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300,000 tweets were marked due to election misinformation



WASHINGTON (AP) – The CEO of Twitter says the social media site has recorded about 300,000 tweets as part of efforts to combat disinformation in the run-up to the 2020 election between President Donald Trump and Democrat Joe Biden.

Twitter CEO Jack Dorsey and Facebook CEO Mark Zuckerberg testified Tuesday at a Senate Justice committee meeting called upon to question their companies’ actions over the highly contested election.

Senators are deeply divided by parties in terms of integrity and election results myself.

Prominent Republican senators ̵

1; including the chairman of the Judicial Commission, Sen. Lindsey Graham of South Carolina – have refused to reject Trump’s baseless allegations of voting irregularities and fraud, even as disinformation disputing Biden’s victory. thrives online.

Graham, a close ally of Trump, publicly called: “Don’t back down, Mr. President. Fight hard. ”

Zuckerberg and Dorsey promised lawmakers last month that they would aggressively guard their platforms from being manipulated by foreign governments or used to incite violence over the election results – and they followed with high steps that angered Trump and his supporters.

Twitter and Facebook have hit a label for misinformation on some content from Trump, most notably his allegations linking the postal vote to fraud. On Monday, Twitter tweeted Trump, announcing “I won the election! with this note: “Official sources called these elections differently.”

In his written testimony at the hearing, Dorsey said: “We applied labels to add context and limit the risk of spreading harmful misinformation in elections without important context, because the public told us that it wanted us to take these steps.”

Between October 27 and November 11, he said about 300,000 tweets were labeled for content that was contested and potentially misleading, accounting for 0.2% of all tweets related to U.S. elections sent during the period. Of the indicated tweets, 456 were also covered with a warning message and were limited in the way they could be shared. About 74% of people who viewed these tweets saw them after applying a label or warning message.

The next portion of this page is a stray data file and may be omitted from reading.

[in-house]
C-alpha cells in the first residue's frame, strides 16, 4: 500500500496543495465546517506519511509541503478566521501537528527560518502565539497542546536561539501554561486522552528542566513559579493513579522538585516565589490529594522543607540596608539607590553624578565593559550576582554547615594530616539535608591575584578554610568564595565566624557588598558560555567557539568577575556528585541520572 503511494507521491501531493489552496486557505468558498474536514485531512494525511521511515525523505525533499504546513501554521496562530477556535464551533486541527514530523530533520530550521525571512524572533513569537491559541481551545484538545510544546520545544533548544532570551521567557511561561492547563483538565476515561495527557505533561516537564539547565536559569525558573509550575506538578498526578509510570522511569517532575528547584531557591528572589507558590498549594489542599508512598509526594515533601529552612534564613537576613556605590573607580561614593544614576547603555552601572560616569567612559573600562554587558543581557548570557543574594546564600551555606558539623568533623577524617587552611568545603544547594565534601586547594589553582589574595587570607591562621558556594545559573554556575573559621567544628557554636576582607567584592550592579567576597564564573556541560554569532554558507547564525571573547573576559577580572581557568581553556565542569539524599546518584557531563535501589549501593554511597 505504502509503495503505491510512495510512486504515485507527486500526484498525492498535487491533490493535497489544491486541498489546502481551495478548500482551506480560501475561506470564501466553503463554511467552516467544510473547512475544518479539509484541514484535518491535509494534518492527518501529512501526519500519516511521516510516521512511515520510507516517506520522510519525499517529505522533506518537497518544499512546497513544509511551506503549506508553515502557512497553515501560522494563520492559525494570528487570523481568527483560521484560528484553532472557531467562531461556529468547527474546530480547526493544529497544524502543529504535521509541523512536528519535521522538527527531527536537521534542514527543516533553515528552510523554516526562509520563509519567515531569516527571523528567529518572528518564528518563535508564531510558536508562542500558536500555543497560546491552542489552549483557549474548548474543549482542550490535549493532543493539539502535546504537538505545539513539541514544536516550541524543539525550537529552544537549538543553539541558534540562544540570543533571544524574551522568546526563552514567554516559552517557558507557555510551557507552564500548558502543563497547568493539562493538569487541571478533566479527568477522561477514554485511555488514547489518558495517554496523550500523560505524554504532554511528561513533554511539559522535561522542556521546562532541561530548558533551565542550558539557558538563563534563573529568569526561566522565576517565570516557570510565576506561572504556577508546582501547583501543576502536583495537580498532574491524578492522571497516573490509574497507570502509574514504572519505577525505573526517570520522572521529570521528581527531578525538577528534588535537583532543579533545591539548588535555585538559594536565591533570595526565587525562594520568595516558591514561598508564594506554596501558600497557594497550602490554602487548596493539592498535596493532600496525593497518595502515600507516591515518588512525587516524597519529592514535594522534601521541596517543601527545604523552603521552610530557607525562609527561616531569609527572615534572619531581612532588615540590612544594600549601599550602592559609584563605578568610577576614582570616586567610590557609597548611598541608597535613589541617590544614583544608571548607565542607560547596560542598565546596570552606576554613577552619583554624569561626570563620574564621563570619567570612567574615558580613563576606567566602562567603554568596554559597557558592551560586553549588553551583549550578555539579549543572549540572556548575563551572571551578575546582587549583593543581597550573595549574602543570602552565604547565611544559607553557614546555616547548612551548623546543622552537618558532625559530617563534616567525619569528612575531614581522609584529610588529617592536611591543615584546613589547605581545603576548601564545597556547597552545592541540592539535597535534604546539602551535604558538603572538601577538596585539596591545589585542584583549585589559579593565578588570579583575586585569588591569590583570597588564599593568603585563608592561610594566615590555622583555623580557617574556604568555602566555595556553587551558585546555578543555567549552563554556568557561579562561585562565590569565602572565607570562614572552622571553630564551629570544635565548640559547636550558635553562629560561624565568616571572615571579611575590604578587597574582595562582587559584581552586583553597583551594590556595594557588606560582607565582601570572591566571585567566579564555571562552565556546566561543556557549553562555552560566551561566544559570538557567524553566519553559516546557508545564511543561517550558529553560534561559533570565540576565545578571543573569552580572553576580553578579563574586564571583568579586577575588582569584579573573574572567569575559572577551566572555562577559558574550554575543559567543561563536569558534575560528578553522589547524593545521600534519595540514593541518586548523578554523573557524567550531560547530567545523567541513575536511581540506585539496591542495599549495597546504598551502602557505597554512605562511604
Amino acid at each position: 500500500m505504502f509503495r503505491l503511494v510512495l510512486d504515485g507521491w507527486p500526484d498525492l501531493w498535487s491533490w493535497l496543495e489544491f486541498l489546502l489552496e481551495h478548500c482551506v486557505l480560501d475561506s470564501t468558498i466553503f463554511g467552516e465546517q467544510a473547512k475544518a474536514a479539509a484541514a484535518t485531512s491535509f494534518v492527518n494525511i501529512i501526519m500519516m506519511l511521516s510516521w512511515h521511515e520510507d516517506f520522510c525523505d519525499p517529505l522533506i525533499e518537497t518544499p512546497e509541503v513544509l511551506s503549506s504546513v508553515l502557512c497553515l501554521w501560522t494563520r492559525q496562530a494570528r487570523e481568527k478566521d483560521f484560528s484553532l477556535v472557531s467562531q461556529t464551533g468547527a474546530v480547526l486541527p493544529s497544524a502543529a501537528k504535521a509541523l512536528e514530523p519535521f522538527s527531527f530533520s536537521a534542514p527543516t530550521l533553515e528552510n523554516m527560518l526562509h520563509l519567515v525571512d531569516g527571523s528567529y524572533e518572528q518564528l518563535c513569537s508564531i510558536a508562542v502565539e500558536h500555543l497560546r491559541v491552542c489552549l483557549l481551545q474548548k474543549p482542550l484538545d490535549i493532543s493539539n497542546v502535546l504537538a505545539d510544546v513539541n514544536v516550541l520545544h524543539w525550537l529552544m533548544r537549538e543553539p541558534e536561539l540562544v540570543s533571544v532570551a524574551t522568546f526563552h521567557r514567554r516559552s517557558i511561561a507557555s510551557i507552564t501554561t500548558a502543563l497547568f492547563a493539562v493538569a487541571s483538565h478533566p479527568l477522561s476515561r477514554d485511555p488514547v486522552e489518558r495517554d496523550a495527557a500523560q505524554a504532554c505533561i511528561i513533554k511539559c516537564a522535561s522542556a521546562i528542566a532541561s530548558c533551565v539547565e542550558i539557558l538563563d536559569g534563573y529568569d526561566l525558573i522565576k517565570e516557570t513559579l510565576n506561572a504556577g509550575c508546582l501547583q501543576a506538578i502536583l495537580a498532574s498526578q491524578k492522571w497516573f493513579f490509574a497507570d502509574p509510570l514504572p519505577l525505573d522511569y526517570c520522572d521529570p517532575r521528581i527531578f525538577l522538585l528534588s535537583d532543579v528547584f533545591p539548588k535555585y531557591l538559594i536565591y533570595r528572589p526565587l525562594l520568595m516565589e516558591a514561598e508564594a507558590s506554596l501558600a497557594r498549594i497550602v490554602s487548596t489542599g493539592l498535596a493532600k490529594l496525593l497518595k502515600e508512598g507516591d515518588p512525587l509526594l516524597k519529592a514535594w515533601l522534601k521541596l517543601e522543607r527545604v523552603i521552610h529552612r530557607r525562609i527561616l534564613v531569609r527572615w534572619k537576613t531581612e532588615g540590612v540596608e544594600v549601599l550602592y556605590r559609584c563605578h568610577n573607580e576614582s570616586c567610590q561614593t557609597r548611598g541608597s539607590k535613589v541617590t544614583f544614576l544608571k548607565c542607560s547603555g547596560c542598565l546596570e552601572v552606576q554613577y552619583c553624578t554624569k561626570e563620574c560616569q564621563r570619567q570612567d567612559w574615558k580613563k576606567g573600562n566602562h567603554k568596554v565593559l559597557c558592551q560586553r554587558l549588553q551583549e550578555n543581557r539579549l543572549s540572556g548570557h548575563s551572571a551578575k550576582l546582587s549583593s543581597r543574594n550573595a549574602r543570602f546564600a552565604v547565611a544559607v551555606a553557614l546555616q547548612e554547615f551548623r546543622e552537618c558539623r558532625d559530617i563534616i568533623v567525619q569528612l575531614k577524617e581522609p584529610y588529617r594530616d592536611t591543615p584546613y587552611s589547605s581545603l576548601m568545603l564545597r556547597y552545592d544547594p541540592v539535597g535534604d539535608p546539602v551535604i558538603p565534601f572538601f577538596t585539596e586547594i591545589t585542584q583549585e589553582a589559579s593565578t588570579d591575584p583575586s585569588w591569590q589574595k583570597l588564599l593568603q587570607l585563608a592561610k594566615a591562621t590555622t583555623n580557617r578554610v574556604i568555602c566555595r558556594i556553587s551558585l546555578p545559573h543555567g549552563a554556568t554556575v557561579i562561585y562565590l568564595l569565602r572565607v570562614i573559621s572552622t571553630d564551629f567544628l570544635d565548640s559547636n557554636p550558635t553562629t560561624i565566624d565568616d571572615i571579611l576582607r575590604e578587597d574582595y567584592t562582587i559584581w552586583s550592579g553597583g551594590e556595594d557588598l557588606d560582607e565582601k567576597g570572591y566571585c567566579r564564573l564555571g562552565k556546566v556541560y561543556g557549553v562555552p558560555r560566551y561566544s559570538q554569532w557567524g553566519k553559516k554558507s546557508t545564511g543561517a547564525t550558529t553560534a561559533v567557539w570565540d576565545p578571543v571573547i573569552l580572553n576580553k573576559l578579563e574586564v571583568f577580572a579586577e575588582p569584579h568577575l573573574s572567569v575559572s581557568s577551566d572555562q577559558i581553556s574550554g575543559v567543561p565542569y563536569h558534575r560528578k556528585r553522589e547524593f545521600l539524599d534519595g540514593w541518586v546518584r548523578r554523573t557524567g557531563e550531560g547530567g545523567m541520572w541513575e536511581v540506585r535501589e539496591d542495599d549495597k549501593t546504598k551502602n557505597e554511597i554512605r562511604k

Facebook also took action two days after the election to ban a large group called Stop Theft which Trump supporters used to organize protests against the vote count. The group of 350,000 members reiterated Trump’s baseless allegations of fraudulent elections that invalidate the results.

Days after the election, while the vote count continued, Stop the Steal groups were easily found on Facebook. As of Monday, Facebook appears to have made them harder to find, although it is still possible to find them, including some groups of thousands of members.

By carefully watching how companies have the power to filter their speech and ideas, Trump and Republicans accuse social media companies of anti-conservative bias. Democrats also criticize them, albeit for various reasons. As a result, both sides are interested in removing some of the protections that protect technology companies from legal liability for what people post on their platforms. Biden heartily approved of such an action.

But the actions taken by companies around the election are likely to be the dominant focus of Tuesday’s hearing.

The Republican majority in the Judiciary Committee threatened Zuckerberg and Dorsey with subpoenas last month if they did not agree to voluntarily testify at Tuesday’s hearing. Republicans in the Senate Trade Committee put the two executives and Google’s chief executive, Sundar Pichai, to a hearing last month as they said it was a model of silencing conservative views while giving freedom to political actors from countries like China and Iran.

Despite security concerns during the period up to November 3 and social media preparing for the worst, the election proved to be the safest in US history, say federal and government officials on both sides – dismissing Trump’s baseless allegations of fraud.

Facebook insists it has learned its lesson from the 2016 election and is no longer a channel for misinformation, voter repression and election interruptions. This fall, Facebook said it had removed a small network of accounts and pages linked to Russia’s Internet Research Agency, a “troll factory” that uses social media accounts to sow political discord in the United States since the 2016 election. Twitter stopped five linked accounts.

But critical outsiders, as well as some of Facebook’s own employees, say the company’s efforts to strengthen its safeguards remain insufficient, even though it has spent billions.

There is no evidence that social media giants are biased towards conservative news, publications or other material, or that they prefer one side of the political debate to another, the researchers found. But criticism of companies’ policies and their treatment of election-related misinformation has come from both Democrats and Republicans.

Democrats have focused their criticism mainly on hate speech, misinformation and other content that could incite violence, prevent people from voting or spread lies about the coronavirus. They criticize technology executives for failing to contain police content, and accuse platforms of playing a role in hate crimes and the rise of white nationalism in the United States.

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AP technology author Barbara Ortutai of Oakland, California, contributed to this report.

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Follow Gordon at https://twitter.com/mgordonap.




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